History of Criminal Law from the Roman Justice Essay

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With the name of "dogma of the completude", a phenomenon appears of the medieval roman tradition - from the times where the Roman law goes being, to the few, considered as the Right for excellence, of a time for all statement in the "iuris Corpus" -, that it compelled the jurist and the Judge to trust the sufficiency of the legal system - without necessity of if helping in the fairness -, workmanship of an infallible State in the construction of the system, capable of foreseeing a rule for each existing case and that porventura came existing. according to principle, the order did not have gaps. The Judge was obliged to judge all the controversies the one that was called to nullify and rank in the codes only made it on the basis of a…show more content…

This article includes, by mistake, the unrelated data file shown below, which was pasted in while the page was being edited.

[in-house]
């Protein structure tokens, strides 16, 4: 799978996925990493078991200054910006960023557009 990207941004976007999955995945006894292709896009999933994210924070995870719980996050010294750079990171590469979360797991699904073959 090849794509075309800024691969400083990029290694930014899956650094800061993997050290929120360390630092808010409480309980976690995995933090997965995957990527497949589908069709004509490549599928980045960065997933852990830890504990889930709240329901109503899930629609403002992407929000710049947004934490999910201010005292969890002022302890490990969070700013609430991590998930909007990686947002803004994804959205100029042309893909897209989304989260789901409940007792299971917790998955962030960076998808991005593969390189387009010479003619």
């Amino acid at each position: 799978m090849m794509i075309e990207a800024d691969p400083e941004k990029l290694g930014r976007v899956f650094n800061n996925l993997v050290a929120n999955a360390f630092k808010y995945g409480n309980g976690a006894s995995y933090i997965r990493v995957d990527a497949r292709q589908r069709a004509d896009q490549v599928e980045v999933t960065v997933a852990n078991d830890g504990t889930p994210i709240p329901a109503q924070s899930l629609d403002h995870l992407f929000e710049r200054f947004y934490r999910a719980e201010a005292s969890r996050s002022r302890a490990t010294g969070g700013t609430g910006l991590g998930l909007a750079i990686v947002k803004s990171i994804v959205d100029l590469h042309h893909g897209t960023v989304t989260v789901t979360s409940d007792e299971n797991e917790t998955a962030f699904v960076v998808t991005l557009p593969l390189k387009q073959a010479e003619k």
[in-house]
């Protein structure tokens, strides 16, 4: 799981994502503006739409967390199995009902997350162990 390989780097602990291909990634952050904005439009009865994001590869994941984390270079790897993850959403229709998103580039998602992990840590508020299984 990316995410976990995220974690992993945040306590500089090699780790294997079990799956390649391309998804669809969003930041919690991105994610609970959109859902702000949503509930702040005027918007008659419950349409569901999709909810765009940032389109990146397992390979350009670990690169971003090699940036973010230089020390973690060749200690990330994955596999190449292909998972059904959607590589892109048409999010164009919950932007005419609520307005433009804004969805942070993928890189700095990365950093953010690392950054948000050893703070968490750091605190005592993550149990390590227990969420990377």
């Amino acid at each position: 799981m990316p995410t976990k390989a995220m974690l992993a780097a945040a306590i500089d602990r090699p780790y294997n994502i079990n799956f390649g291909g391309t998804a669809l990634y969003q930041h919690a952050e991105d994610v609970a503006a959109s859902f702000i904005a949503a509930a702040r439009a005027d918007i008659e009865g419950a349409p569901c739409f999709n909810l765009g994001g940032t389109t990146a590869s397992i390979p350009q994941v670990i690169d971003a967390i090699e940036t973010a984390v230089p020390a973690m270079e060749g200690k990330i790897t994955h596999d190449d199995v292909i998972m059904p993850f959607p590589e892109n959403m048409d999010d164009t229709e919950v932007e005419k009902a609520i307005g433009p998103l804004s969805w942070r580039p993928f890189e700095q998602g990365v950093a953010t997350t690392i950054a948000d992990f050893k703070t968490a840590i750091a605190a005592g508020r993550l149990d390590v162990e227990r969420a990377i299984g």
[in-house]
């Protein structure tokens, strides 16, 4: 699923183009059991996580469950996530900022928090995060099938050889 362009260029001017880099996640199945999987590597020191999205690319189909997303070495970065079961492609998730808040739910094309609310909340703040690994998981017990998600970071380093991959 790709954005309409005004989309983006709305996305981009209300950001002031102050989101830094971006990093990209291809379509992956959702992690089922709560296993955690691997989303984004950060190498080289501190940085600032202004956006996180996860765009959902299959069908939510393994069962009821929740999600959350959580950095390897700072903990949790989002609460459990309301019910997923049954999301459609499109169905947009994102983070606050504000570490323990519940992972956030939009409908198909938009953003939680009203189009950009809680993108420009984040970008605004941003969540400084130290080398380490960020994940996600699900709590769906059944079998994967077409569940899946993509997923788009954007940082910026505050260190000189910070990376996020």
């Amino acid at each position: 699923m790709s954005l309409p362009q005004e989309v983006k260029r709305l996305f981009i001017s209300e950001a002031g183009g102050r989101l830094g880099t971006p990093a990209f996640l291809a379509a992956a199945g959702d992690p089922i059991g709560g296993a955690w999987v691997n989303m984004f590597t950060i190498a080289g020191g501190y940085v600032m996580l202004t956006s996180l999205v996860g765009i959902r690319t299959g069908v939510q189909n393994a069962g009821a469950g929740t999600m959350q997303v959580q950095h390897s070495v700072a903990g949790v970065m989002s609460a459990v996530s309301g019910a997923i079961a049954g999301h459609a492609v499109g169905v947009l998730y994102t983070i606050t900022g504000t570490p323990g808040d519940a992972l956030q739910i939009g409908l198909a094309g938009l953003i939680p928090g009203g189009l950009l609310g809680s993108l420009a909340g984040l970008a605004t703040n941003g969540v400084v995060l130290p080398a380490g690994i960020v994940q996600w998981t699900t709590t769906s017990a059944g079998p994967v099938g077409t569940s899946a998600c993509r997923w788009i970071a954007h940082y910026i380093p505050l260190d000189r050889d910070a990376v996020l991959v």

With the new State positivado in the jusnaturalismo of the enciclopedistas, from the French revolution of 1789, the "certainty" took account of the legal scene of the time. With the sprouting of the "school of exegese" (narrowly connected with the dogma of the completude), it was transferred to understand that the "Code" did not have gaps, therefore the judge fit the function to base its decisions on the analogy and the orienting general principles of the code. The law started to be the only unalterable e source of the Right, fitting to the judge, the sight of the problem, to find the norm in the "Code", renegando it tradition of the Common law of the "Ancien Regimen" that placed as formal sources of the Right, to the side of the law, the customs, the sentences and, with has detached, the doctrine, the side of the tradition and the principles of the Natural law. This school - of the Exegese - all dominated legal the thought French of century XIX, truily idolatrando the law. However, in the elaboration of the "Code Cívil", Cambacérès (author of the first project) said that the code could not foresee all the cases. This task would fit to the legislator who, observing the case concrete, would elaborate the pertinent law. Referé was the call "legislatif." The article 4º of the French Civil Code, Napoleonic

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